- Most out-of-network providers
- Agencies that patients don’t normally choose like neonatologists, hospitalists, radiologists, pathologists, or anesthesiologists
- Air ambulance agencies
- Group health plans include group and individual health insurance coverage, including insured and self-insured plans, supplied by health insurance issuers
However, not all patients are affected. The NSA’s regulations don’t apply to anyone with Medicare, Medicaid, Indian Health Services, Veterans Affairs Health Care, or TRICARE coverage since these programs already have safeguards to protect against high medical costs. The new rule should not impact you if you only serve customers with coverage through one or more of these programs.
Notice & Consent
The NSA has some exceptions to surprise medical bill protections, but only if a patient voluntarily and knowingly decides to utilize an out-of-network provider for non-emergency treatments.
When a non-participating provider provides non-emergency services at a participating facility or a non-participating emergency facility, providers may not bill more than the allowed cost-sharing amount. This is based on the recognized amount unless the patient is given written notice and a consent waiver 72 hours before the appointment.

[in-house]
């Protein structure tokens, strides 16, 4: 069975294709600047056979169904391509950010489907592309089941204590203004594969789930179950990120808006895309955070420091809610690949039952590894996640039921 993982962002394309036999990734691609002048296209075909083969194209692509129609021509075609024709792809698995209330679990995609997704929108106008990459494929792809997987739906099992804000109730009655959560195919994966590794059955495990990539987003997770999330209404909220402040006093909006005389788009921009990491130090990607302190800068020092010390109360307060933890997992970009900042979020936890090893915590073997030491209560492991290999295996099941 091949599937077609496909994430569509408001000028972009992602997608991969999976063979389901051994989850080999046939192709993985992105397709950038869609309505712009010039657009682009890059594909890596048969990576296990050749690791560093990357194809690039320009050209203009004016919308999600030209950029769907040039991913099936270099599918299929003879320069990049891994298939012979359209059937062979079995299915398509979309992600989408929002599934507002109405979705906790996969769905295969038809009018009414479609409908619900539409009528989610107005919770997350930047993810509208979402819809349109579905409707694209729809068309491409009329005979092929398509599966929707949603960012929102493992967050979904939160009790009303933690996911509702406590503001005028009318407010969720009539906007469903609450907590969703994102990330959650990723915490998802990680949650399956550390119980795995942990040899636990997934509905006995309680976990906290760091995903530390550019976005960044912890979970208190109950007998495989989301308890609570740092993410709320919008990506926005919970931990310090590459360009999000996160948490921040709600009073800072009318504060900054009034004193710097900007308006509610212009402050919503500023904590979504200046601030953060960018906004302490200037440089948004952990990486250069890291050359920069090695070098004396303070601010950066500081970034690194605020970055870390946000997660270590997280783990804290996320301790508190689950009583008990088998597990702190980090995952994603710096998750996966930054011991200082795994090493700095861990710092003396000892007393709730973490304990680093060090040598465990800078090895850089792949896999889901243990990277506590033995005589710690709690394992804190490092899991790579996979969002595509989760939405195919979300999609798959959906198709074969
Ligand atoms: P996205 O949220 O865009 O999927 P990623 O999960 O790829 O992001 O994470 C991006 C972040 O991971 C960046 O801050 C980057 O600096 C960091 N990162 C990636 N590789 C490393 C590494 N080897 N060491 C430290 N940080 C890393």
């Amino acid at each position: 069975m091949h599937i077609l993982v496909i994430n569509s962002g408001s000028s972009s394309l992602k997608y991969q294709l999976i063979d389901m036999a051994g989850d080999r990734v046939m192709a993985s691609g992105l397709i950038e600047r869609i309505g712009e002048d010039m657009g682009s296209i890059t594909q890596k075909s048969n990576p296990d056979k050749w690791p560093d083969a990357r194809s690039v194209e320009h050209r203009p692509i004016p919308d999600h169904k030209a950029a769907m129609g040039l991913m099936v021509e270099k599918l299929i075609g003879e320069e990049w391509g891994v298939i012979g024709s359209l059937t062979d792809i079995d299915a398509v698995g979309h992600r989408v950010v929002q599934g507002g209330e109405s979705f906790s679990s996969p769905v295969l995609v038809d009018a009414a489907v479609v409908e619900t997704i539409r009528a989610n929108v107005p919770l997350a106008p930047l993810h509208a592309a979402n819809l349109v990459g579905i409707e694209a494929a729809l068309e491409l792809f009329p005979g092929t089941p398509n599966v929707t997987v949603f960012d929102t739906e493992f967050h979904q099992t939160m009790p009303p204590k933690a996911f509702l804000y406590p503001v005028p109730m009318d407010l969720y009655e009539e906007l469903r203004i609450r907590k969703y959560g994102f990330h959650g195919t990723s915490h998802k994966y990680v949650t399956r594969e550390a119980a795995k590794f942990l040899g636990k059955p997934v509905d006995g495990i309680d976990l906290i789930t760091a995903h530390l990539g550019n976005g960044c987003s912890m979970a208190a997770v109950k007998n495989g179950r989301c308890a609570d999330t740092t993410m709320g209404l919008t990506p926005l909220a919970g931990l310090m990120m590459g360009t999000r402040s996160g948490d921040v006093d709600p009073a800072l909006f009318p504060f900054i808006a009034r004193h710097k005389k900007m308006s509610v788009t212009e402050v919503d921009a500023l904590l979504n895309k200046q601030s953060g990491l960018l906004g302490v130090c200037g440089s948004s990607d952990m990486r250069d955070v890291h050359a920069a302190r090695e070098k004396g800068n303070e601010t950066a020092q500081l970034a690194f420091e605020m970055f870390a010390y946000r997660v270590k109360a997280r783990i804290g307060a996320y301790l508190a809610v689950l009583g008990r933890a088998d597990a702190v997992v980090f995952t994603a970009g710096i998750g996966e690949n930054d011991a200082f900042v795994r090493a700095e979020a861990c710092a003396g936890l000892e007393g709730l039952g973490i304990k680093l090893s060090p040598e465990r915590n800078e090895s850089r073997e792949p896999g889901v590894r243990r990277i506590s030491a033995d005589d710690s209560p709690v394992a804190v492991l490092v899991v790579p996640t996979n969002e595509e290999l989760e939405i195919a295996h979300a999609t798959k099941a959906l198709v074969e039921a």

Tips to Navigate the NSA While Remaining Complaint
Here are some tips to protect your cash flow while remaining compliant with the NSA’s regulations.
Review Your Revenue Cycle Management Process
Strong revenue cycle management (RCM) is essential for generating clean claims, decreasing the frequency of rejected claims, and eliminating bad debt. Most rejected claims are attributable to pre-service registration problems, one of the three crucial phases of the RCM process. The value of pre-service procedures cannot be emphasized.
An optimized RCM process is responsible for;
- Capturing accurate & complete demographic and insurance data
- Completing insurance verification
- Communicating accurate cost estimates to patients
- Obtaining all required authorizations
- Completing medical necessity screening
- Understanding health plan requirements
As such, you should review your data systems. In addition, you should increase training and ongoing education for front-line employees to ensure: